This last idea, that it is derived from the name Leofwine, also seems to be borne out when the name variations (see entry below) are examined and entries from the 13th through 15th centuries contain these spellings (years in parentheses):

  • Luuenescote (1200s)
  • Lewenescote (1281)
  • Luvenescote (1284)
  • Lunescote (1300)
  • Luuescote (1332)
  • Luvenescote (1346, 1352)
  • Lunescote (1428)

Name Variations in England

To research the Linscotts in England it is important to note that records for the name have been found as early as the 13th century and that there have been quite a few variations for the spelling. Included below are as many variations as I have been able to find and verify that they are indeed part of the family (link to an Excel spreadsheet stored in Google Drive: Linscott Name Variation Table; I can make it a Google Sheet if you need the ability to sort the table) :

  • Lemescote
  • Lewenescot
  • Limscott
  • Limyscote
  • Linscote
  • Linscott
  • Lunescote
  • Luuenescote
  • Luuescote
  • Luvenescote
  • Lymescote
  • Lymmescote
  • Lympscott
  • Lymscote
  • Lymscott
  • Lynscote
  • Lynscott

Research needs to be conducted to see if the following are also surname variations (cursory research so far leads me to believe they are not of the same family):

  • Luscott
  • Luscote
  • Luuscote
  • Loscot
  • Liscote
  • Lyscote

John Linscott "The Immigrant"

It is generally believed that John Linscott, the progenitor of most of the Linscotts now in America, was the first Linscott to America (the first record of him being in 1690). However, a Giles/Gyles Linscott/Limscot/Limpscott was in the Isle of Wight area of Virginia as early as 1665 (see the section below about Giles), yet he does not seem to have left any descendants nor to have been related to John Linscott the Immigrant.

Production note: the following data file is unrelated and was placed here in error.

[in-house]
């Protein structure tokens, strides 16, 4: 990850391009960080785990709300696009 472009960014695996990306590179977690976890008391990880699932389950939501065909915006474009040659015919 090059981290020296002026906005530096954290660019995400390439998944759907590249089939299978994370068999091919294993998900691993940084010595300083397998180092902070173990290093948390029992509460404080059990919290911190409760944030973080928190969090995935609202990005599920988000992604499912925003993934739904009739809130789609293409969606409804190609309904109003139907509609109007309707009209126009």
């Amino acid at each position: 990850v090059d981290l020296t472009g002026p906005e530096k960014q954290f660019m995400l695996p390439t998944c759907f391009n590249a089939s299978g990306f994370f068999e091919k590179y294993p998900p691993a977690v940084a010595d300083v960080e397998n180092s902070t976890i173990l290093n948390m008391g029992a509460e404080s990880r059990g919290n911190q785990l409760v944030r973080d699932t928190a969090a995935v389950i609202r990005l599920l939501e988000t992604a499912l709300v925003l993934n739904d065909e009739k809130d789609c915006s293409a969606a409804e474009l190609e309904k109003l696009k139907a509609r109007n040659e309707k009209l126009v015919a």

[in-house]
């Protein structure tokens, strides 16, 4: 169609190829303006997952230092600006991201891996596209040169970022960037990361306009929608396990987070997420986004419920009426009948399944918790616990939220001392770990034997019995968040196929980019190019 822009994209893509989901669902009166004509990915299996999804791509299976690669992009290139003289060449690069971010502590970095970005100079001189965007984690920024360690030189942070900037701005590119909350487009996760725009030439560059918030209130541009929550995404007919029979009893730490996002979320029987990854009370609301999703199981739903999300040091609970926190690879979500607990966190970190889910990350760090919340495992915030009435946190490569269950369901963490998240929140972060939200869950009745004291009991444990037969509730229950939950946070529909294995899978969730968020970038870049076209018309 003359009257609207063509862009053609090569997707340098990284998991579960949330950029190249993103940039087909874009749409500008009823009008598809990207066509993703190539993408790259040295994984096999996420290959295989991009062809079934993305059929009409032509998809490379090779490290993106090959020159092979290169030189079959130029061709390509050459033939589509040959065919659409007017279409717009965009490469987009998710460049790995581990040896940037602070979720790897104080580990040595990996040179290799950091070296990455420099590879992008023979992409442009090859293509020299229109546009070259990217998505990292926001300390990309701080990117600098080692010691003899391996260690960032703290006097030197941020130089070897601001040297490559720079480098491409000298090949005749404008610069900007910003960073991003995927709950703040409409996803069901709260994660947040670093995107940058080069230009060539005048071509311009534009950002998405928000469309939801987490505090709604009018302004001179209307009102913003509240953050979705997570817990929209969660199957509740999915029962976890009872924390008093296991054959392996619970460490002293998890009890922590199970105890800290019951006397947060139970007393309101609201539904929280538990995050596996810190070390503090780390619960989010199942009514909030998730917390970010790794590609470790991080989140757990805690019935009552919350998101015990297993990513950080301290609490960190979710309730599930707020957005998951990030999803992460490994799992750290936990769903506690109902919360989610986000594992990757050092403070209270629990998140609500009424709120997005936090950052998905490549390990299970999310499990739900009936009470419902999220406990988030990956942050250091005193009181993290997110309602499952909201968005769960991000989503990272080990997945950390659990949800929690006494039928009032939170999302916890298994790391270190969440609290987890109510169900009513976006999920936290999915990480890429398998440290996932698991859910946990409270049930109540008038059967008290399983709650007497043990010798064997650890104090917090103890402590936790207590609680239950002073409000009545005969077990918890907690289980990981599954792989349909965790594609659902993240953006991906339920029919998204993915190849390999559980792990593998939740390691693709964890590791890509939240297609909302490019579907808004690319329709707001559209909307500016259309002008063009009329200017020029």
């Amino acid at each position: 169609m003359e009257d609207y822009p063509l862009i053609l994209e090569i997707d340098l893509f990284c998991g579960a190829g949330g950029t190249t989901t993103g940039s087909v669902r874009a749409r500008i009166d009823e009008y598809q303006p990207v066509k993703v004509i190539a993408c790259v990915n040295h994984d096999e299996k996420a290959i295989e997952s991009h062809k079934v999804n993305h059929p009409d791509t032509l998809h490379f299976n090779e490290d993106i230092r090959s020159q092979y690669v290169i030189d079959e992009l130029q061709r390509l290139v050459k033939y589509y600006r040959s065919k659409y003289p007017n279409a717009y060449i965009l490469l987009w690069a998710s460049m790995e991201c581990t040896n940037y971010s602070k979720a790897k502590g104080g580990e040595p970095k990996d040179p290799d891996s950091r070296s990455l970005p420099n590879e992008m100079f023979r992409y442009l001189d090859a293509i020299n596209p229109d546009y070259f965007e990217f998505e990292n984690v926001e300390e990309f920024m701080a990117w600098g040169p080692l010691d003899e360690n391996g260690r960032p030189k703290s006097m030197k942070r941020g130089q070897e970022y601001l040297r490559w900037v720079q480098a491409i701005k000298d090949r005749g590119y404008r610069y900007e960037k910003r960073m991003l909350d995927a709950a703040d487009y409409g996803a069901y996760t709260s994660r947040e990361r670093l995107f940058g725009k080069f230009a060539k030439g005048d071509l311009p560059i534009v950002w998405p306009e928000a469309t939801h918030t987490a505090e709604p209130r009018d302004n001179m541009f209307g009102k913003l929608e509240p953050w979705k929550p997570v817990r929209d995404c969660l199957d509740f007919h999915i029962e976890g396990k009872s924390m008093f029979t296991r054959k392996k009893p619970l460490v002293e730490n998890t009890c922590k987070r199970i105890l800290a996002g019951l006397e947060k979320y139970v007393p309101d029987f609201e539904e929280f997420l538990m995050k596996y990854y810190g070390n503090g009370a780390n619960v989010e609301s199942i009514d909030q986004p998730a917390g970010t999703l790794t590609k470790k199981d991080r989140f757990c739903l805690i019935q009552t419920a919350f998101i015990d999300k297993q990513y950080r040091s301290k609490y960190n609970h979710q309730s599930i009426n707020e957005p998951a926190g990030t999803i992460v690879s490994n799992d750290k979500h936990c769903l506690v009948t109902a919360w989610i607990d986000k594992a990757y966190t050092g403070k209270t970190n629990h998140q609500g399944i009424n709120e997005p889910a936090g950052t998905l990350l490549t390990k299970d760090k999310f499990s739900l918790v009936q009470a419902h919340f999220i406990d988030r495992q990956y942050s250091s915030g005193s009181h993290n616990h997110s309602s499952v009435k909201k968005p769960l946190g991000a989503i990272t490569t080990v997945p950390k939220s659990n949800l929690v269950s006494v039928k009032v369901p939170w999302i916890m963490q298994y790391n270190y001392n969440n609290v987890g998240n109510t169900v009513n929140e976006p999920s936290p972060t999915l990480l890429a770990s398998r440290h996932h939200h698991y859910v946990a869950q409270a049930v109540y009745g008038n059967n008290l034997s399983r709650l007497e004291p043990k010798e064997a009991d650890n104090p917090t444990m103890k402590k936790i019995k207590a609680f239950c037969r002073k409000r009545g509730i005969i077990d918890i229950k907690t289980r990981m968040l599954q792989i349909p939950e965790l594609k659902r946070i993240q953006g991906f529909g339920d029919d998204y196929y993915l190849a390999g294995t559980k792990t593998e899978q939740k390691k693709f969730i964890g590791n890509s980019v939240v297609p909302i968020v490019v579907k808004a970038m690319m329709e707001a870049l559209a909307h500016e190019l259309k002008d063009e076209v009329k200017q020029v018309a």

The Ancestry of John Linscott "The Immigrant"

It is generally believed that John Linscott was from England, and from all the research conducted so far, this seems to be a good possibility considering the overwhelming majority of Linscotts during the 1600s were from England. In fact, the overwhelming majority were from Devonshire, England. Unfortunately, no verified connection to any of those Linscotts in England has yet been established.

One thing we know for sure: John Linscott was not the son of Henry Linscott and Elizabeth Lauers; that John Linscott was born in Exeter, Devon, England in 1655 and died there, unmarried, in 1685 (documentation proving this will be added to this page).

Giles Linscott - Isle of Wight

Information about Giles Linscott will be included here later.

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Just a quick "Hello". My Great-Grandfather on my father's branch is named John Linscott (abt. 1860-1905). I'm quite new to genealogy research, so it didn't take long to come to a hard stop with him. I believe he was married to a Nancy Plumber (abt. 1851-1937). The majority of descendants leading up to him settled in northern and central Maine. Any help is appreciated. And, anything I can help with would be my pleasure. Thanks - Terry Willett (Willett-1795).
posted by Terrence Willett
Hi Terry! Thanks for stopping by. I checked your line here on WikiTree and checked it against what I have on my records and FamilySearch (I try to keep the tree on FamilySearch trimmed and updated) and my records match your records as far as John Linscott and Nancy Plummer go—not only John W's ancestors back to John Linscott the Immigrant, but descendants down to you as well). That makes us 6th cousins. I checked to see if we had a DNA match on 23&Me, but no such luck (at 6th cousins that's not too surprising, though). Thank you for the offer to help, and the same extends to you. I'm trying to get my 1st cousin Linscott to take the yDNA test at FamilyTreeDNA—I'd love to get some yDNA links into England so we can solve the leap across the Atlantic. Best, ~Scott C
posted by Scott Carles